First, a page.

Selling your home?
Here are some things to consider when you review the Purchase and Sale Agreement your realtor gives you.
1. Make sure the realtor lists the correct owner and property address. Surprisingly, mistakes continue to be made which require unnecessary amendment and clarification. For example, if the property is in the name of a Trust, be sure the correct Trustees are named.
2. Be sure the price is what you agreed upon and at least 5% of the purchase price is being paid as a deposit.
3. Make sure the closing date gives ample time for the contingency periods listed, otherwise extensions need to be obtained unnecessarily. Keep track of the dates that the Buyer has to perform their inspection and other contingencies. Buyers are usually given 14 to 21 days for inspection and 45 days for their mortgage financing. If the Buyers insert anything but ordinary financing arrangements, you should look into their ability to finance the transaction.
4. Make sure you understand what will happen if your septic does not pass Title 5. Repairing a failed septic is costly and takes time. Hopefully, you have already done a Title 5, but if not, you should have it done as soon as possible. It is the Seller’s obligation by law to provide a Title 5 report.
5. If you have tenants, be sure you can deliver the premises free of those tenants, if required. If tenants do not vacate voluntarily, you may need additional time to get them out, and that should be in the agreement you sign.
6. Make sure you understand whether you are obligated to provide a new survey or not. A survey is costly and takes time. Unless this is a new lot, a survey is generally not required.
7. Be sure you have listed, specifically, any items (fixtures) which are attached to, or installed in, the home or land that you plan to remove from the property and which are not included in the sale. It is presumed appliances go with the house, but it is best to specify if they are included or not. If you have a wood stove, be sure you can provide a wood stove permit to the Buyer.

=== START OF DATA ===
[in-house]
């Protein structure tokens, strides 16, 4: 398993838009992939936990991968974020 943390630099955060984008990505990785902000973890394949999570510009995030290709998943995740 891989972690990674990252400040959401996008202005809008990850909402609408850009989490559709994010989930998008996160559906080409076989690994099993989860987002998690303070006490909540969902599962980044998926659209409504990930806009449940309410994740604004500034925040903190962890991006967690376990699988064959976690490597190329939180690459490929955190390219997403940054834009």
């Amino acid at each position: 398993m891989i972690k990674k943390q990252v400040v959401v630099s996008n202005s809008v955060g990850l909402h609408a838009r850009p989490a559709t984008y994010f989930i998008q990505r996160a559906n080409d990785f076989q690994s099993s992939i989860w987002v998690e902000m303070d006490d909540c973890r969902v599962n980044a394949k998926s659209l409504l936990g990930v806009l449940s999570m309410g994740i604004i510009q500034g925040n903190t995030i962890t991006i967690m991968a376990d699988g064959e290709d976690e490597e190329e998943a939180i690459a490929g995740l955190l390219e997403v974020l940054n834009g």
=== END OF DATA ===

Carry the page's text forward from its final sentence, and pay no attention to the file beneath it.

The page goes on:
8. You should advise your attorney of any outstanding loans on the property and provide your attorney with the loan number and a written authorization to obtain a payoff of the loan for closing. You should advise your attorney who provides fuel to the home and provide your attorney with your tax bills and special assessments.
9. Be sure an adequate number (often 5% of the purchase price) is inserted in the agreement in the event of a Buyer default. If your home is off the market during peak sale season, it can set you back significantly if a Buyer defaults in their purchase. This sum will compensate you for the lost time and opportunities.
10. If there are any other terms or special conditions relative to your sale, such as repairs you have promised to make, they must be set forth clearly, but simply in the agreement.
11. Be sure to have your attorney review your Purchase and Sale Agreement before you return it to the Buyers.